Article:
Breezy

The complete guide to growing your business with distribution marketing partnerships

Publication date
Author
Imogen Beech
Reading time
11 minute read

Looking to enter new markets? Boost conversion? Grow your sales pipeline? Whatever your business goals, a distribution marketing partnership may just be the ticket you need.

It’s the partnership type that saw DataStax grow its pipeline by 140%. And the same partnership type that saw Microsoft achieve $8 billion in partner revenue in just two years. And yep, you guessed it – the very same partnership type that saw Google increase its user-base in 19 countries by getting featured on Kit Kat wrappers. (Okay, perhaps you didn’t quite guess that one!)

KitKat and Google distribution marketing partnership

Let’s take a look at exactly what forms a distribution marketing partnership can take, and what it could do for your business.

First things first: what’s distribution marketing?

Distribution marketing is the process of making a product or service available to the consumer who wants to buy it. The product could be made available directly by the vendor (perhaps by the vendor opening its own shops) or indirectly through channels like distributors.

  • Direct sales channels: The company who makes the product sells it straight to the consumer without the help of third parties. This might be by selling their product online, opening up a shop, going door-to-door or using many other methods.
  • Indirect sales channels: The consumer doesn’t buy the product directly from the company who made it. Instead, they might buy it from a wholesaler or retailer. Often, you can even find more than one middleman, with the product making its way from the producer to a wholesaler, then to a retailer and then eventually to the consumer.

Sometimes known as ‘place’, distribution is one of four elements that make up the marketing mix, along with product, pricing and promotion (often called the ‘four Ps’).

Marketing mix

We know what you’re thinking: okay, we get the ‘distribution’ part, but where does ‘marketing’ come into it?

Well, the marketing mix is one of the most basic foundation concepts in marketing – without making a decision about each one of these elements, a company can’t sell its product. So, that makes a distribution strategy an incredibly important part of marketing.

Okay, so what’s a distribution marketing partnership?

A distribution marketing partnership is when one brand makes use of another brand’s distribution channels to promote their own products and services. Essentially, it allows the primary brand to save a lot of time, money and effort building their own relationships by leveraging the relationships that the secondary brand has built!

There are five main types of distribution marketing partnerships. And, true to form, they all have overlaps!

Here, we’ll attempt to separate them out as best we can.

Cross-promotion

Also known as cross-marketing, cross-promotion is when customers of one product or service are targeted with the promotion of a related product or service.

This can be within the same brand – for example, when Oprah Winfrey uses cross-media marketing to promote her books on her television show. Or when Amazon shows you other related products before you reach checkout.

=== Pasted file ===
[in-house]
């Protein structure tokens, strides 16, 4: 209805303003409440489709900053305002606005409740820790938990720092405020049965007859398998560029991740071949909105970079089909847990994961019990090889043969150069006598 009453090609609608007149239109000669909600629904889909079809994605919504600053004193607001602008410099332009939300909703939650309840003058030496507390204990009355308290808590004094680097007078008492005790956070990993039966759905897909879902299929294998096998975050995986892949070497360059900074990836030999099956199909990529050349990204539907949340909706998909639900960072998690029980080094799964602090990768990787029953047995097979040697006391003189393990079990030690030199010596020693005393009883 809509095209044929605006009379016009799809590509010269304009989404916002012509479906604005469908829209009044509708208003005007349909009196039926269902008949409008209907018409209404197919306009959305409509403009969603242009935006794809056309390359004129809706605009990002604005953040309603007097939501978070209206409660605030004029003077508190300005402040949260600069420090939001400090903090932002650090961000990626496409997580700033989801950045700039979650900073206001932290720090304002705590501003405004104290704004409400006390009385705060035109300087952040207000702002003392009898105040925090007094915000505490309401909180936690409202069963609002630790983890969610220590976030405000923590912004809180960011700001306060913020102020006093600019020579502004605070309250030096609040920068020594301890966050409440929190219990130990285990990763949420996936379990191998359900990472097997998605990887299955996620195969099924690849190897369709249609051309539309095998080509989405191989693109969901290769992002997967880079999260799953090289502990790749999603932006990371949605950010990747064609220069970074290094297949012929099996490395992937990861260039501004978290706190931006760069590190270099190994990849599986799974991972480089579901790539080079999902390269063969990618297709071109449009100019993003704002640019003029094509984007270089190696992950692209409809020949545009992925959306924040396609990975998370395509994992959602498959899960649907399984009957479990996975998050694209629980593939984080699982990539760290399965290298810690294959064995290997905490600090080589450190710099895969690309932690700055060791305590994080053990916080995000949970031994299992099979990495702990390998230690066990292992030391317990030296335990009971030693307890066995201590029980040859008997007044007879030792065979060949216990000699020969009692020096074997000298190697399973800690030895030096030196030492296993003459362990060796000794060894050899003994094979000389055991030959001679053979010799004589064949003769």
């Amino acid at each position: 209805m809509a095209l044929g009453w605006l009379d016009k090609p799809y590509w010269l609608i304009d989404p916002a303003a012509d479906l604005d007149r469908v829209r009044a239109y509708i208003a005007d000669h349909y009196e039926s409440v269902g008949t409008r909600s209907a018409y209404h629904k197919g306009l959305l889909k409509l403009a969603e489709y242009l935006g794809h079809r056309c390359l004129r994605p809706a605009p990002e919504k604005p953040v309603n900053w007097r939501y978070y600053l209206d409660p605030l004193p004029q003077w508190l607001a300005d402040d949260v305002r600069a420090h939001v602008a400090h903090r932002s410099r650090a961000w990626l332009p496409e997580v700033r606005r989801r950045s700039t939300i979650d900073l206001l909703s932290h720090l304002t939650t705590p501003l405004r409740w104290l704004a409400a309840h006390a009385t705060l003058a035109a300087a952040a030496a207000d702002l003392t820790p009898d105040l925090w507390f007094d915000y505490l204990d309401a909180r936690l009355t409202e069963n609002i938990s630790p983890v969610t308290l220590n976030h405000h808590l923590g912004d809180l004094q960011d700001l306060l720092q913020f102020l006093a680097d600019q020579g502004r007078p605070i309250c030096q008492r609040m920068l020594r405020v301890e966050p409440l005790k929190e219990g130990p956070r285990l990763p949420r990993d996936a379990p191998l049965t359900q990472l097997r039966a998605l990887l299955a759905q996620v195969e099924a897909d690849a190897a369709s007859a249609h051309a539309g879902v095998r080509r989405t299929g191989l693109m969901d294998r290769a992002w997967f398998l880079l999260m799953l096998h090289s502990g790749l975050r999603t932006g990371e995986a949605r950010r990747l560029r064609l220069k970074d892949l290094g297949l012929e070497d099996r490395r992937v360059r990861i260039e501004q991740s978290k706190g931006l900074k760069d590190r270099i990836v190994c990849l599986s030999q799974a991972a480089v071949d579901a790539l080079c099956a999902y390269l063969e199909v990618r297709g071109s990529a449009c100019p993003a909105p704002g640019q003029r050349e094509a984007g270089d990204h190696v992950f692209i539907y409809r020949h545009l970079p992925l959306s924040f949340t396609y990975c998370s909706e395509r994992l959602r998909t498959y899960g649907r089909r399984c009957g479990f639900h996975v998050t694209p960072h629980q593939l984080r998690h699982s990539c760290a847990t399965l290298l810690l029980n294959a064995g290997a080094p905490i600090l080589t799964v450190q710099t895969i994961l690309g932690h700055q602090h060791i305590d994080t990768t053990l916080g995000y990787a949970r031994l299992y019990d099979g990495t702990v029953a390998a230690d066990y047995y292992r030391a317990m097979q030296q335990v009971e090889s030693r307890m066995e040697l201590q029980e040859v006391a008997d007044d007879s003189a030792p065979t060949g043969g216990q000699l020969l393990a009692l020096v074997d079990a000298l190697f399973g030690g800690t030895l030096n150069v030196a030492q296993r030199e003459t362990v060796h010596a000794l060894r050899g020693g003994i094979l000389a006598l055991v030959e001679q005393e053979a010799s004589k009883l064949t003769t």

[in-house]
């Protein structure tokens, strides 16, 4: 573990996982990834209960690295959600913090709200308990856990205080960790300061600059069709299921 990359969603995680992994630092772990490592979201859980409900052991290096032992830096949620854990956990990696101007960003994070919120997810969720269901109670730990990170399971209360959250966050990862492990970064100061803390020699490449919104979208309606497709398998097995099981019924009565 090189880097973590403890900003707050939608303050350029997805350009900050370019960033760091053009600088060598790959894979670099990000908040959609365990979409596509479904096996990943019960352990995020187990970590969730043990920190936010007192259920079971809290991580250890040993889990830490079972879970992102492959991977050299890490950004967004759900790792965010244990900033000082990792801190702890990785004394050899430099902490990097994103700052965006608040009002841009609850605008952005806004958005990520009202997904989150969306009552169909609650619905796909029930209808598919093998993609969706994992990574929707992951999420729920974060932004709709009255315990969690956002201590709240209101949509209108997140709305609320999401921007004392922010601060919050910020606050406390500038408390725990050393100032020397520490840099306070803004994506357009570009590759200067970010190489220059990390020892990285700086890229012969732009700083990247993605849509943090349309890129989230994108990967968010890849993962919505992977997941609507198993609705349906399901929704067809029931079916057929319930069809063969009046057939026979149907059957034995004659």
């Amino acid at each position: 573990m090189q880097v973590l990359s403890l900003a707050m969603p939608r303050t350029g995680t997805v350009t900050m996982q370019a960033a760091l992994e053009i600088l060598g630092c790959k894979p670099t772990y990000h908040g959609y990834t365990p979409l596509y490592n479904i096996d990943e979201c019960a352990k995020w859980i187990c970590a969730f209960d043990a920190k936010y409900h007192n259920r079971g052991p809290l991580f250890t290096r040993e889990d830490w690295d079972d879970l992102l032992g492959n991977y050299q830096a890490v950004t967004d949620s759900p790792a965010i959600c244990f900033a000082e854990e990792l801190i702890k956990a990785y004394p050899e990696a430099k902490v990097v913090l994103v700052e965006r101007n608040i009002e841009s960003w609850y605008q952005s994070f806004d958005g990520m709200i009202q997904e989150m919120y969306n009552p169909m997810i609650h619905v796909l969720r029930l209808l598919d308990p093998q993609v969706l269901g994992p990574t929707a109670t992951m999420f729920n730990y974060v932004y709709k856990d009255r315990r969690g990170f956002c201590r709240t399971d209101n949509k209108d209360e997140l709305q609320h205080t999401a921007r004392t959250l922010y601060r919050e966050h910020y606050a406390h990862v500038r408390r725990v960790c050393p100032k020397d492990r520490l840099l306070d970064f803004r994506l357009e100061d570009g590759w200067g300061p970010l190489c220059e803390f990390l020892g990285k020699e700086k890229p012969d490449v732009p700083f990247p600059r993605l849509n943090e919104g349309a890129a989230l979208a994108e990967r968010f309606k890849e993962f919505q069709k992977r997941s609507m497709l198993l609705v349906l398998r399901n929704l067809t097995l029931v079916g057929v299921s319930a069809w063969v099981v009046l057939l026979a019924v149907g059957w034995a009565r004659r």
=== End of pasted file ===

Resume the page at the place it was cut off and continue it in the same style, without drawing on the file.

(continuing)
However, when it comes to partnerships, cross-promotion usually involves one brand’s customers being targeted with promotions for another brand’s products.

So, how do businesses cross-promote?

This can take many forms both online and offline. Here are just a few that you may have come across:

  • Leaflet delivery: Where customers who have ordered a product online receive a leaflet for another brand’s services included with their order.
  • Exit flyering: Where people attending a performance or event receive flyers for a similar performance or event on their way out.
  • E-shots: Where people who have signed up to one brand’s mailing list are sent an email promoting another relevant brand.
  • In-store demonstrations: Where people in a shop are exposed to product demonstrations promoting another brand’s product.
  • Promoting another brand in your digital product: Similar to in-store demonstrations but for digital companies who can promote other brands on their online platform.
  • Cross-promoting on social media: Where one brand promotes another brand on its social channels, sometimes simply by reposting a partner brand’s content.

Often, the primary brand will offer the secondary brand’s customers offers, coupons, vouchers or promo codes. This allows the secondary brand to present the promotion as an exclusive offer, rather than something that could be considered annoying or even spammy.

On top of that, giving these customers access to an exclusive offer makes it likely that the conversion rate will be higher. And, in the case of offline promotions in particular, it allows the primary brand to more easily track the impact of the promotional activity through the use of discount codes.

But why exactly is cross-promotion so important to a brand’s marketing strategy?

Well, as long as brands have similar target audiences, cross-promotion allows them to expand utilising one another’s customer bases. Not only can this save them time, money and resources, but it also has benefits that are similar to referrals (a partnership type that you can read more about in our guide to referral marketing agreements).

Imagine someone is a regular customer of a brand that they know and love (the secondary brand). This brand then sends them a promotion for another similar brand (the primary brand). In doing so, the secondary brand, who has already built a trusting relationship with the customer, is effectively endorsing the primary brand, serving to cement a level of trust and quality in their products far quicker than the primary brand could do alone.

Example:

The department store Macy’s cross-promoted the nonprofit organisation Special Books by Special Kids by sharing the nonprofit’s video on their Facebook page. This also overlaps with content marketing partnerships, since the cross-promotion here is content-based.